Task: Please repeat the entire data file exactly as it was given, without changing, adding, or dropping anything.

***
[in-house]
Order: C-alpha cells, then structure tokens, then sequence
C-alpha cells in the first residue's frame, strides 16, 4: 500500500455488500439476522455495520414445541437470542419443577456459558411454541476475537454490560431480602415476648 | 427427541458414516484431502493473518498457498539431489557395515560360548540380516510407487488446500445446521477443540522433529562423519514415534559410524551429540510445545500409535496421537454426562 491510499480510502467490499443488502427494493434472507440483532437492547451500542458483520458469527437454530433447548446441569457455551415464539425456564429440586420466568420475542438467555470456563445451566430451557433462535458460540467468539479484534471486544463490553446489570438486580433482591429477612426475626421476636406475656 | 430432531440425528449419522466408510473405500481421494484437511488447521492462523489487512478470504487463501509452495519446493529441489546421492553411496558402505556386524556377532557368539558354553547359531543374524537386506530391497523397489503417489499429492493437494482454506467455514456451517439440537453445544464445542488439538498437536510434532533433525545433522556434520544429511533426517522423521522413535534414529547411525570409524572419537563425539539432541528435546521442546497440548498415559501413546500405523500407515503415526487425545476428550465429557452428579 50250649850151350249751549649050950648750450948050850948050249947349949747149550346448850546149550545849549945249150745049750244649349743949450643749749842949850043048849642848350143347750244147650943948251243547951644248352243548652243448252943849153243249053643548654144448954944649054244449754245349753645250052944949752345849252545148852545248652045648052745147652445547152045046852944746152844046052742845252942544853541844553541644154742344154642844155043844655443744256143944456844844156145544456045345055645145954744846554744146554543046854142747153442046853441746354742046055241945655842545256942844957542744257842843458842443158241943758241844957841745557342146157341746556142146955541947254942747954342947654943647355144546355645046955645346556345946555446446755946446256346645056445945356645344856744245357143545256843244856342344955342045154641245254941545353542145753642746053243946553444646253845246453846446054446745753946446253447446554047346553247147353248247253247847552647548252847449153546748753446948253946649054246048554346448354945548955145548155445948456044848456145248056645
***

[in-house]
Order: C-alpha cells, then structure tokens, then sequence
C-alpha cells in the first residue's frame, strides 16, 4: 500500500455488500439476522455495520414445541437470542419443577456459558411454541476475537454490560431480602415476648 | 427427541458414516484431502493473518498457498539431489557395515560360548540380516510407487488446500445446521477443540522433529562423519514415534559410524551429540510445545500409535496421537454426562 491510499480510502467490499443488502427494493434472507440483532437492547451500542458483520458469527437454530433447548446441569457455551415464539425456564429440586420466568420475542438467555470456563445451566430451557433462535458460540467468539479484534471486544463490553446489570438486580433482591429477612426475626421476636406475656 | 430432531440425528449419522466408510473405500481421494484437511488447521492462523489487512478470504487463501509452495519446493529441489546421492553411496558402505556386524556377532557368539558354553547359531543374524537386506530391497523397489503417489499429492493437494482454506467455514456451517439440537453445544464445542488439538498437536510434532533433525545433522556434520544429511533426517522423521522413535534414529547411525570409524572419537563425539539432541528435546521442546497440548498415559501413546500405523500407515503415526487425545476428550465429557452428579 50250649850151350249751549649050950648750450948050850948050249947349949747149550346448850546149550545849549945249150745049750244649349743949450643749749842949850043048849642848350143347750244147650943948251243547951644248352243548652243448252943849153243249053643548654144448954944649054244449754245349753645250052944949752345849252545148852545248652045648052745147652445547152045046852944746152844046052742845252942544853541844553541644154742344154642844155043844655443744256143944456844844156145544456045345055645145954744846554744146554543046854142747153442046853441746354742046055241945655842545256942844957542744257842843458842443158241943758241844957841745557342146157341746556142146955541947254942747954342947654943647355144546355645046955645346556345946555446446755946446256346645056445945356645344856744245357143545256843244856342344955342045154641245254941545353542145753642746053243946553444646253845246453846446054446745753946446253447446554047346553247147353248247253247847552647548252847449153546748753446948253946649054246048554346448354945548955145548155445948456044848456145248056645